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Does Prevagen Really Improve Memory?

Question:
Does Prevagen really improve memory?

Prevagen for Memory? -- bottle of Prevagen
Answer:
According to the company's website, people who use people Prevagen (Quincy Bioscience) can "experience improved memory, a sharper mind, and clearer thinking. However, a review of the evidence indicates that these effects are not well substantiated. In addition, the FDA has warned Quincy Bioscience in the past against claiming Prevagen could treat conditions such as head injuries and Alzheimer's disease and for failing to report adverse reactions. The FDA has also claimed that the key ingredient, apoaequorin, a synthetic protein, is not an acceptable ingredient in a dietary supplement. The FTC is also pursuing a lawsuit against the company regarding its promotion of Prevagen.

For a more detailed look at the evidence, safety, ingredients, and history of Prevagen, see the full answer >> 

See ConsumerLab.com's Encyclopedia of Natural Products article about Enhancing Memory and Mental Function.

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Comments
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Susan 17602   March 6, 2019
We were able to get at wholesale (through a close friend who has a Health Food Store) the 2X form of Prevagen. We spent hundreds of dollars (no typo) on Prevagen and found it did Not work for increasing memory.
What did work is Vinpocetine in 2.5 mg tabs. 5 mg gave tachychardia.
Huperzine does work--But, in any amount over 50 mcg (micrograms) it causes the hair to fall out of the head. And, it doesn't grow back! There are a lot of irresponsible formulator/manufacturers that haven't done enough research to find the negatives of Huperzine (same with Vinpocetine).
Currently, we're using PQQ (40 mg daily from Now Foods with 200 mg Alpha Lipoic Acid in capsule). Haven't found a big increase in memory. However, we did notice an increase in memory after two weeks use, when we took 60 mg daily of the straight PQQ (got from HF Store owner).

ConsumerLab.com   March 6, 2019
Hi Susan - Thank you for sharing your experience with this. You can find more information about huperzine A and our tests of products in our Huperzine A Supplements Review: https://www.consumerlab.com/reviews/Huperzine_A_Supplements_Review/Huperzine_A/.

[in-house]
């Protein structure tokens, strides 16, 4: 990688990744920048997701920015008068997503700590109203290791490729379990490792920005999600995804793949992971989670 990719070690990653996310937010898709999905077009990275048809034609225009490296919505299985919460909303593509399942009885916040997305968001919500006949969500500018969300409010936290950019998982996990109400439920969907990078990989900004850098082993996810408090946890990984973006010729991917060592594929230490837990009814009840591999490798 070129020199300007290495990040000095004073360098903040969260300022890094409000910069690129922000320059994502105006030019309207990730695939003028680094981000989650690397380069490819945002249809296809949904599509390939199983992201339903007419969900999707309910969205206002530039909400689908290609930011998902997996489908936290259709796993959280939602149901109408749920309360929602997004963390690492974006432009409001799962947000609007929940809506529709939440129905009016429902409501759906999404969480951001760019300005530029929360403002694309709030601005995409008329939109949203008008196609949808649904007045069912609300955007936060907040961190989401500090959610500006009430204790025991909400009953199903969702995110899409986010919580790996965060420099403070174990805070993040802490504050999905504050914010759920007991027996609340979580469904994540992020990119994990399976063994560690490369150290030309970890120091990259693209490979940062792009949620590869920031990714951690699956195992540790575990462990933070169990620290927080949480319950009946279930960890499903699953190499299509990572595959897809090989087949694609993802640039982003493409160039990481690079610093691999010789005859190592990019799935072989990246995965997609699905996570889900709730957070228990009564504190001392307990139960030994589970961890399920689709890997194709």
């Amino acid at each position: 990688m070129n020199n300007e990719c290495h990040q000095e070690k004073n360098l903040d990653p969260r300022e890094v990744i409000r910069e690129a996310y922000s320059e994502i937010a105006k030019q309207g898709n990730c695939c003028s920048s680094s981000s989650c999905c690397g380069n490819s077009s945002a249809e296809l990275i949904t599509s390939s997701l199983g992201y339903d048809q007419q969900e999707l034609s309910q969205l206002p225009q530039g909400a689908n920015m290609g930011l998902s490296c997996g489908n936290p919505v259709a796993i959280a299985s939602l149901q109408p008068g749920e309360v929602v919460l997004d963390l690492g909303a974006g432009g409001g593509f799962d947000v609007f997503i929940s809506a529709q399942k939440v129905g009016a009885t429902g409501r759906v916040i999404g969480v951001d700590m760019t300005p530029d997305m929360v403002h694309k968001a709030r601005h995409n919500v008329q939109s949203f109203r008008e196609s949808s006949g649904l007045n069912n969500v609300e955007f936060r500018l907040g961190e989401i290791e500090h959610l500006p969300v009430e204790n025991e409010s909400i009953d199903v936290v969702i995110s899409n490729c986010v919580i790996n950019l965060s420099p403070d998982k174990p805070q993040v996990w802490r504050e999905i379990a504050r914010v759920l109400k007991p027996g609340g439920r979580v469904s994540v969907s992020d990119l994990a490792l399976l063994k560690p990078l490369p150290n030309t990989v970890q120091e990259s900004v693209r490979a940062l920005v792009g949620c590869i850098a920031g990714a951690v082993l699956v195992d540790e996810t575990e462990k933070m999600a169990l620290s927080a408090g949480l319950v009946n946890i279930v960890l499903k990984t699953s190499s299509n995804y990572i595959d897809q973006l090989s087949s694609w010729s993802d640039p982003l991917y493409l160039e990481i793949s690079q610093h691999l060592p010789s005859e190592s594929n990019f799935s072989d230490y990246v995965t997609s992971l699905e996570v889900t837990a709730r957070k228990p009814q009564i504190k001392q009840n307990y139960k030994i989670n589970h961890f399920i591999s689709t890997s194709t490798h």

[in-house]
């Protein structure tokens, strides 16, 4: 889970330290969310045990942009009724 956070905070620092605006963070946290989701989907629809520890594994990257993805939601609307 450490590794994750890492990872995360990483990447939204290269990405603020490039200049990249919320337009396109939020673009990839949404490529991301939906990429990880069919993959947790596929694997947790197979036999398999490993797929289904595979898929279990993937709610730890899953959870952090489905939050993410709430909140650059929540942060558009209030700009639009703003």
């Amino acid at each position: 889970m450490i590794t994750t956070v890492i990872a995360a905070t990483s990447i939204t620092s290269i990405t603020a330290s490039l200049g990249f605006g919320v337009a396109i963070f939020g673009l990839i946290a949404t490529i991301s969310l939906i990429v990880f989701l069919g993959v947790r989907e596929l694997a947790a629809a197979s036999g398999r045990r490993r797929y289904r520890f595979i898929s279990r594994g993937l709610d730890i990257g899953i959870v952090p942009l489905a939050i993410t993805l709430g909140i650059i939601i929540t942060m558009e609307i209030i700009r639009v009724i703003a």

Also see the Encyclopedia articles about huperzine A (https://www.consumerlab.com/tnp.asp?chunkiid=21761), vinpocetine (https://www.consumerlab.com/tnp.asp?chunkiid=21841) and Enhancing Memory and Mental Function (https://www.consumerlab.com/tnp.asp?chunkiid=35549).

You may also be interested our CL Answers about Procera (which contains vinpocetine and huperzine A) and PQQ:

https://www.consumerlab.com/answers/does-procera-avh-really-improve-memory-and-mood/Procera_AVH/

https://www.consumerlab.com/answers/is-pqq-similar-to-coq10/what_is_PQQ/

JADE17601   March 6, 2019
I took the Extra Strength Prevagen about 3-4 years ago. After the end of the second week, one afternoon after waking from a nap, when I tried to sit up the left side of my body involuntarily fell back to bed. I didn't think much of it so I sat up again, but the same thing happened. I started to get worried so I tried to get up again, slower this time, and yet again fell to my left side. I waited a few minutes before trying once more, and thankfully this time I was able to sit up without falling back down.
I slowly crept over to the edge of the bed so I can rest my feet to the floor. I was able to, but by this time I started to feel very nauseated and was perspiring heavily. Sweat started to drip down my face and I have never been more scared since I didn't know what was happening to me. I was alone at the time too. After feeling slightly better after several minutes of what felt like more, I got up and after a few feet of walking ever so slowly I started to experience vertigo (this was a first for me, just as the rest of this experience was). Then moments later I don't remember for how long, I felt better and was able to walk normally and the nausea feeling was gone.
I put the blame on the Prevagen I was taking as it was the only new supplement I've been taking at the time; not sure if I had a mini-stroke or not. I was 44-45 years old at the time.

Roberta17599   March 6, 2019
As an FTC investigator in my early career and after reading the comments about Prevagen, I urge those who posted their experiences to follow up with reports to the agency and the FDA if they have not done so already. I also hope that Consumer Lab is proactive in reporting its test results to these agencies.
It is nothing less than a cruel hoax to misrepresent the product in the manner it is portrayed in the t.v. commercials, especially if consumers delay or choose to opt out of seeking appropriate medical testing as a result. These agencies have the power to order the company to "cease and desist" from making false claims following their investigations and have the authority to impose fines. Customer experiences form the basis for initiating investigations leading to remedial measures in the public interest.

ConsumerLab.com   March 6, 2019